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Global warming and forests: An overview of current knowledge

K. Andrasko

Kenneth Andrasko is senior forestry analyst for the United States Environmental Protection Agency in Washington, D.C., and a US delegate to the Intergovernmental Panel on Climate Change of the United Nations Environment Programme (UNEP) and the World Meteorological Organization (WMO).

This article summarizes what the forest and climate research and policy communities currently know and do not know - about global warming, its potential effects on forests, and possible measures within the forestry sector to mitigate global warming. It is based on a paper prepared for an FAO Expert Consultation on climate change and forests, held in Rome from 5 to 7 March 1990.

The average temperature of the earth's surface, currently 15°C, is kept relatively constant by naturally occurring radiative or "greenhouse" gases present in the atmosphere. Most of the short wavelength radiation in sunlight passes through these gases and warms the earth's surface. Long-wave thermal radiation is then emitted by the earth and heats the atmosphere. In turn, the atmosphere re-emits long-wave radiation outwards to space and downwards to further heat the earth's surface.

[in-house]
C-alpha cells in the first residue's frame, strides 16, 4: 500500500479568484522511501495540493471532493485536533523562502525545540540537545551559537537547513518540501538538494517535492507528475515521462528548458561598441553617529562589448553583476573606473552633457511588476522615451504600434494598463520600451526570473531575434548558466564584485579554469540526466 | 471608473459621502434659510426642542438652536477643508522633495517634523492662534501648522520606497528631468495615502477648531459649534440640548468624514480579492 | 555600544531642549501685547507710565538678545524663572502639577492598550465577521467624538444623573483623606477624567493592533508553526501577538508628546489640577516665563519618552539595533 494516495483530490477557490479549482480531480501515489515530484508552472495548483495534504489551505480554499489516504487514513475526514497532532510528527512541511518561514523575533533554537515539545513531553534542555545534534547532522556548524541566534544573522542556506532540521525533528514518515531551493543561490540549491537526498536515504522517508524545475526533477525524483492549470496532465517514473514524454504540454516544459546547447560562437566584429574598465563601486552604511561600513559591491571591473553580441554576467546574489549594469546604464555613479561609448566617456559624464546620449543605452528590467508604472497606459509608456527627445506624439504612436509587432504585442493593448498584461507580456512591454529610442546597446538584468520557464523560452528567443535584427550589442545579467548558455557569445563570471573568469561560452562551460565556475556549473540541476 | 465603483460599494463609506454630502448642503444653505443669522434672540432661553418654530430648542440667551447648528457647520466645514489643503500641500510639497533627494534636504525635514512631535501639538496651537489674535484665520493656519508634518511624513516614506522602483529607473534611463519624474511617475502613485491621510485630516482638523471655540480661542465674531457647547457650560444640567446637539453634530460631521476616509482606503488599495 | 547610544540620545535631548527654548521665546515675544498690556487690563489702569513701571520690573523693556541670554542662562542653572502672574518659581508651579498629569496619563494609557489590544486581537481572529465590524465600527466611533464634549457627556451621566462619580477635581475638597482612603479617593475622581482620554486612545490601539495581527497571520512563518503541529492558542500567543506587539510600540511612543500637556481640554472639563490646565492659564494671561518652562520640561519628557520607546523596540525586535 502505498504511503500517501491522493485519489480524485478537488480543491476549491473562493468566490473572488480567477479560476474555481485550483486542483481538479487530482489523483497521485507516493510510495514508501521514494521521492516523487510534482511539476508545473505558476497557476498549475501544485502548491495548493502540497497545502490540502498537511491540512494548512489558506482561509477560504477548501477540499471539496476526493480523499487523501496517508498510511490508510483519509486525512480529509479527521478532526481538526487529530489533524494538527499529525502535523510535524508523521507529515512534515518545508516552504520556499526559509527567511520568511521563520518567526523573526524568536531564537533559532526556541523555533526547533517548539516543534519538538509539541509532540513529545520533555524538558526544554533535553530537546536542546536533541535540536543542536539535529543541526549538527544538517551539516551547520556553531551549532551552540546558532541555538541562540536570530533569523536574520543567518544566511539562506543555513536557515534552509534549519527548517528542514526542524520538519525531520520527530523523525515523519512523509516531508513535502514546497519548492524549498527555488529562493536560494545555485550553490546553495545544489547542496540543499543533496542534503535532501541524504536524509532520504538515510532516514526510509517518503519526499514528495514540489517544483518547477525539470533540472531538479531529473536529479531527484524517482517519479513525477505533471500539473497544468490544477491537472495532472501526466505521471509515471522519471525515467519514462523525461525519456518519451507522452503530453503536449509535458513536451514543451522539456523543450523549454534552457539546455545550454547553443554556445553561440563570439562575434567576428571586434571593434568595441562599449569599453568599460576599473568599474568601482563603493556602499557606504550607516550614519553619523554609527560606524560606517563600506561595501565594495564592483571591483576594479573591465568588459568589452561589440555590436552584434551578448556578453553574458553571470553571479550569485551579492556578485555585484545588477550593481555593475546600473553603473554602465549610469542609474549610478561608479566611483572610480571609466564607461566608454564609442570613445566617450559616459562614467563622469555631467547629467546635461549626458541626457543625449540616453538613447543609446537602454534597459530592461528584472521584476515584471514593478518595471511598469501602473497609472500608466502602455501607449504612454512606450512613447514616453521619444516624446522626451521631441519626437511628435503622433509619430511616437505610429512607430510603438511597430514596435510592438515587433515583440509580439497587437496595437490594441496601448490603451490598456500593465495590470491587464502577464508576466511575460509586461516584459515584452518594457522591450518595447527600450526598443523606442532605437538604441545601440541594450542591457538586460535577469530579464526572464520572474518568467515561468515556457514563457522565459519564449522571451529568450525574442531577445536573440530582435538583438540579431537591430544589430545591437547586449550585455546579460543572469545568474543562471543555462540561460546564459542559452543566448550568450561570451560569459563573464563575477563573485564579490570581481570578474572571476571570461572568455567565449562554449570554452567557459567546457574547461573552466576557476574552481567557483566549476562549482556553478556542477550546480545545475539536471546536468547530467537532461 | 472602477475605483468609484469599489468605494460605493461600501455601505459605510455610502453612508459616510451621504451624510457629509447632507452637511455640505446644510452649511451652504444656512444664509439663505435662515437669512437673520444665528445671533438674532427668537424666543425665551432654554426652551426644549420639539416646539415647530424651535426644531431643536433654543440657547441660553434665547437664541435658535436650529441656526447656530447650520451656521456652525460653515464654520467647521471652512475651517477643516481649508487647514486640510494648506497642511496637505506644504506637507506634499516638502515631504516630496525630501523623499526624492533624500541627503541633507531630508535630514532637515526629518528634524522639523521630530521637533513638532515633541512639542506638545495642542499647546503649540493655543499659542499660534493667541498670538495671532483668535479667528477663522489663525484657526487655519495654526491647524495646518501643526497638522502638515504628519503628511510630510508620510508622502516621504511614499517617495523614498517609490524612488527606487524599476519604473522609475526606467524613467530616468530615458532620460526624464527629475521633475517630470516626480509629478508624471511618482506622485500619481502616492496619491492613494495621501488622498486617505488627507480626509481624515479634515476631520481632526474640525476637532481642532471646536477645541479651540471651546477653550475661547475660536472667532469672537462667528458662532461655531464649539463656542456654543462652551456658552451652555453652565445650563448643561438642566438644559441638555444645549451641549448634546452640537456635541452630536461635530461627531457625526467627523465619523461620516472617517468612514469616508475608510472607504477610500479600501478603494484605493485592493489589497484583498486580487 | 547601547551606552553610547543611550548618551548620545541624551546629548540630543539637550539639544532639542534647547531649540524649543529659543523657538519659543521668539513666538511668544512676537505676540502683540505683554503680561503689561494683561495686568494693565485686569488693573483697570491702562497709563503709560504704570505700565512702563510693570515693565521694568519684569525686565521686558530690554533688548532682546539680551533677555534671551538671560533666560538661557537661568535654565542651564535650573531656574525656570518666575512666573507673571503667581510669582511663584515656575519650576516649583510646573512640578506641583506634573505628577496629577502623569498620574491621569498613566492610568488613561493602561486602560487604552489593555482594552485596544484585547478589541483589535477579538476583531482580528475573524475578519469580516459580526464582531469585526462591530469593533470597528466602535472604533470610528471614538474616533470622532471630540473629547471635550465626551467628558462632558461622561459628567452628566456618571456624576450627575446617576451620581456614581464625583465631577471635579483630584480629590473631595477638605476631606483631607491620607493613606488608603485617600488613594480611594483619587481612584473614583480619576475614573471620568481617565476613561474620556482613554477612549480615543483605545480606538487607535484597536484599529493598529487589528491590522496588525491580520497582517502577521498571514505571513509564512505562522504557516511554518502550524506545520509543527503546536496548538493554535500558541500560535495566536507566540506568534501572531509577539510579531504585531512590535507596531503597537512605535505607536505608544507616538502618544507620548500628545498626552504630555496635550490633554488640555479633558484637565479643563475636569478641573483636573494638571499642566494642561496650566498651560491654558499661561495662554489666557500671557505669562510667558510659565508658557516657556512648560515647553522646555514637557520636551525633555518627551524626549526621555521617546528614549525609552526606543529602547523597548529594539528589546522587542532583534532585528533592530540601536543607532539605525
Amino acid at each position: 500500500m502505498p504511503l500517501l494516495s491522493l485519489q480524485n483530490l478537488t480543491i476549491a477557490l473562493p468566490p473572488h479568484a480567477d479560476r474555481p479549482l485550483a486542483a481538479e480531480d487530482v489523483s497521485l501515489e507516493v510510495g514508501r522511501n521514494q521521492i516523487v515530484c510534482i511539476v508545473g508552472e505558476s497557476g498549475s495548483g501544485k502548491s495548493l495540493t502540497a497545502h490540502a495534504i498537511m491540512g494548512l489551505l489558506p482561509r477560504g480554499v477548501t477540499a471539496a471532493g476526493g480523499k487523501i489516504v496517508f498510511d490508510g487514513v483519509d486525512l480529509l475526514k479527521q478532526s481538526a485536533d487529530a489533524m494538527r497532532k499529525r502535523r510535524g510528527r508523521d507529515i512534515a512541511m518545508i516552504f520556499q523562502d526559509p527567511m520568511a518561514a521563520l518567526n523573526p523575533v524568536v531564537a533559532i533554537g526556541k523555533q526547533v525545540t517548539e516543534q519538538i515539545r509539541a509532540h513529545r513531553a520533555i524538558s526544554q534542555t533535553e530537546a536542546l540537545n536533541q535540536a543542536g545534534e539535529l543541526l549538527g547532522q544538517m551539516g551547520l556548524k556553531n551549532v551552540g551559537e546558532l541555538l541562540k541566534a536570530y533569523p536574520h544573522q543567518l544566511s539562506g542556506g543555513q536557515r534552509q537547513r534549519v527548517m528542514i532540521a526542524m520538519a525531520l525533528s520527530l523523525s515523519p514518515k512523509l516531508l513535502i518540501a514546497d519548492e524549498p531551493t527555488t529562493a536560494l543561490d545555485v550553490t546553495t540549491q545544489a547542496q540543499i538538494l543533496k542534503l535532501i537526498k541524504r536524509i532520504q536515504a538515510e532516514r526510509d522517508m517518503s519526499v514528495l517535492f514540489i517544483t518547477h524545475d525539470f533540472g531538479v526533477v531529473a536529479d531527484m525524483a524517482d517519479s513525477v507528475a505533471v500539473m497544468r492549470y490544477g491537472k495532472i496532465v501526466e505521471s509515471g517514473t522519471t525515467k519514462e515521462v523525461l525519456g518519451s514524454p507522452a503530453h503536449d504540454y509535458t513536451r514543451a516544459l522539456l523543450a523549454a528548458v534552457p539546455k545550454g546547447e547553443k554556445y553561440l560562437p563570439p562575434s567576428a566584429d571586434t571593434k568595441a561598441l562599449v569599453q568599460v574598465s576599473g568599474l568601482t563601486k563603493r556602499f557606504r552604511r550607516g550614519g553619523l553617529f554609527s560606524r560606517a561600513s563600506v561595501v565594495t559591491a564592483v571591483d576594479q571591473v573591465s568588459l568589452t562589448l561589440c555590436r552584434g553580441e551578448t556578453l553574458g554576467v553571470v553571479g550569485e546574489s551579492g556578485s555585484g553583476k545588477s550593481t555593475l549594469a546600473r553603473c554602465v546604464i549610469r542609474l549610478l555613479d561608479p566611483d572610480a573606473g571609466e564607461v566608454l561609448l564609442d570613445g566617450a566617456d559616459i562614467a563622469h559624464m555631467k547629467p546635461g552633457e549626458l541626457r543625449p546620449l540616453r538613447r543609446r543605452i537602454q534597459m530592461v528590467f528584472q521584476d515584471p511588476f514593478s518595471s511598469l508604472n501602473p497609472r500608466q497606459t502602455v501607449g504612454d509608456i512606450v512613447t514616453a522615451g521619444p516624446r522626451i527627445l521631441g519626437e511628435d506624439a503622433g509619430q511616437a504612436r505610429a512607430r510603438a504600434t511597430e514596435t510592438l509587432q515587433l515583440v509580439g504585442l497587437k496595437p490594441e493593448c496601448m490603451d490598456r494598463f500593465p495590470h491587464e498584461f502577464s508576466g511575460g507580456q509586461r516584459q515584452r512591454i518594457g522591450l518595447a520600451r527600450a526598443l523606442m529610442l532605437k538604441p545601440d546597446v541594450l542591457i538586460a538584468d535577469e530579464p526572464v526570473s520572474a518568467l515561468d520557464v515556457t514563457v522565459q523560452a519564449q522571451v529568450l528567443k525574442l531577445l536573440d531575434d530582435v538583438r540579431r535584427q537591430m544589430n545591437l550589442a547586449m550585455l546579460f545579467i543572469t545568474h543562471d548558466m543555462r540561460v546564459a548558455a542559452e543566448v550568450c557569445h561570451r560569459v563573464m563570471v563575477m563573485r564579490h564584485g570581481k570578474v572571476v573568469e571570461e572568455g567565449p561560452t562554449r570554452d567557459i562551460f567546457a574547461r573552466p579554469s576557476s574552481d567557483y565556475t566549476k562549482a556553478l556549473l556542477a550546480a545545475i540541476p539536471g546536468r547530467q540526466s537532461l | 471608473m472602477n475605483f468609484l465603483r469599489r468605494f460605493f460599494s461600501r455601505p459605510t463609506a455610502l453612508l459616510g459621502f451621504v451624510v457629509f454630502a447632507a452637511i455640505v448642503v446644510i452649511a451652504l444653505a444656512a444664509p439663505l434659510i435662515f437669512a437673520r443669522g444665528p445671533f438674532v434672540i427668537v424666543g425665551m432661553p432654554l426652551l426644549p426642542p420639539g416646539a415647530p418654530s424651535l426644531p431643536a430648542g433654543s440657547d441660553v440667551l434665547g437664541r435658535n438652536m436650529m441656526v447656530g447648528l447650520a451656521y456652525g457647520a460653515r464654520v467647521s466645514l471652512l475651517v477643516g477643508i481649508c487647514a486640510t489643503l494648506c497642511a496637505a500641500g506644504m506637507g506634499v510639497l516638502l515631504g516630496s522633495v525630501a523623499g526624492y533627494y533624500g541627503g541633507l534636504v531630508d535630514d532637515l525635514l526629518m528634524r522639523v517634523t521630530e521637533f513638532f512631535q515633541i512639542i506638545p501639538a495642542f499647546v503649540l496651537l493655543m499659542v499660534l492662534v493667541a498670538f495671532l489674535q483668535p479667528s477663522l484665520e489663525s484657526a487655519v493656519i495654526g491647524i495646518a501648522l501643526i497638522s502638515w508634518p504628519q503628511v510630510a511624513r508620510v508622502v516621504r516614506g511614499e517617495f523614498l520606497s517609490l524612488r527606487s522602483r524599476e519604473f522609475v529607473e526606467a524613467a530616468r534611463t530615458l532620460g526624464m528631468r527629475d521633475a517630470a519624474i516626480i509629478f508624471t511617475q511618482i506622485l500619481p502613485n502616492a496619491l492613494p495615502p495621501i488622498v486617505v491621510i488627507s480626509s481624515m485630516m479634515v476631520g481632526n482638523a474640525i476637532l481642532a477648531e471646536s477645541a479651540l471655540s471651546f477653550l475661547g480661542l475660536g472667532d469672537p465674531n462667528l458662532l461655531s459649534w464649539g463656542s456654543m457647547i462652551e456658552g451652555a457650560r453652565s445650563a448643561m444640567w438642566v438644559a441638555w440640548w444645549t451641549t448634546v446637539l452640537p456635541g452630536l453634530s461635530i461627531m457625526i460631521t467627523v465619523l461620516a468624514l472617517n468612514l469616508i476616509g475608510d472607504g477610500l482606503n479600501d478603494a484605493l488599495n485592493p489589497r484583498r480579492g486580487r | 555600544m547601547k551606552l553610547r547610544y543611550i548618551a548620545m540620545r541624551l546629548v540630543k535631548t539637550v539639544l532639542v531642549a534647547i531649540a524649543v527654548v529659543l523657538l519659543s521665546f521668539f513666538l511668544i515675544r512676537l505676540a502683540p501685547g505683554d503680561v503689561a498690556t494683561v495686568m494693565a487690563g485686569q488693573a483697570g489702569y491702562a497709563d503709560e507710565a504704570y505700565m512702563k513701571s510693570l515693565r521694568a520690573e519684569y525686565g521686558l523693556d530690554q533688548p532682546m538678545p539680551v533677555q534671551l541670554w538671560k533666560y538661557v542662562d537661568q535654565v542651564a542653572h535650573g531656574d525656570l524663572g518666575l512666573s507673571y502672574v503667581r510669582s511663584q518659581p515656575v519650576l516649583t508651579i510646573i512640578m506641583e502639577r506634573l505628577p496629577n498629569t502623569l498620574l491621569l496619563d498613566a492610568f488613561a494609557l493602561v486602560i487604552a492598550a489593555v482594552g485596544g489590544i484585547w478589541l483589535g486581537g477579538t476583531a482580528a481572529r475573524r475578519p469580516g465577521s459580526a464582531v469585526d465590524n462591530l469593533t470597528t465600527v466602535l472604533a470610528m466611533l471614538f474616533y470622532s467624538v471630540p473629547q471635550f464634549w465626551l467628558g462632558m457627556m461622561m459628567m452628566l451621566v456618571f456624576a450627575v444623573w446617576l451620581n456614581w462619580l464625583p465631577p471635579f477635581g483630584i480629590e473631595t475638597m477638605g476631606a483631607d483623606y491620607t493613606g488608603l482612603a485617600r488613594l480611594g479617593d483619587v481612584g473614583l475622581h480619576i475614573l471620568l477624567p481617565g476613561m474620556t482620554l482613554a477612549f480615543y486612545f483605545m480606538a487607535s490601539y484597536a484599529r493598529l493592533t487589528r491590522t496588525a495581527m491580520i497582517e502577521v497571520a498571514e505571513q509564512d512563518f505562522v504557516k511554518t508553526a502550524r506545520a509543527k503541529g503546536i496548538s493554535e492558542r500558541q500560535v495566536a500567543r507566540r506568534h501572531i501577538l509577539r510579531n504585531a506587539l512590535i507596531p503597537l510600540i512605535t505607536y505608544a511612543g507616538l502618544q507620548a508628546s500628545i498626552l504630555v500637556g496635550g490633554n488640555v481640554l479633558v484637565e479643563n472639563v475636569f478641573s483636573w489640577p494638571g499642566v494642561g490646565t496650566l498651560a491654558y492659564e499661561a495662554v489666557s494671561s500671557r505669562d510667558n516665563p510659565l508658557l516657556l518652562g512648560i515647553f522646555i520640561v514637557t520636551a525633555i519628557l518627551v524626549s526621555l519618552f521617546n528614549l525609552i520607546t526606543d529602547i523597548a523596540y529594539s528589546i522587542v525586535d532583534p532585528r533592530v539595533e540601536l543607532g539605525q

Greenhouse gases (abbreviated here as GHGs) include water vapour (H2O), carbon dioxide (CO2), methane (CH4), nitrous oxide (N2O), nitrogen oxides NOx), stratospheric ozone (O3, the high-altitude ozone derived from fossil fuel combustion, as opposed to the tropospheric ozone near the ground that causes smog), carbon monoxide (CO), and chlorofluorocarbons (CFC).

The burning of fossil fuel is the leading source of greenhouse gases

Descriptions of greenhouse gases

Water vapour (H2O). Water vapour is the most abundant and significant infrared absorbing gas in the atmosphere, and the major constituent of clouds. Clouds play a critical though uncertain role in the general circulation models used to simulate atmospheric-surface interactions and the greenhouse effect.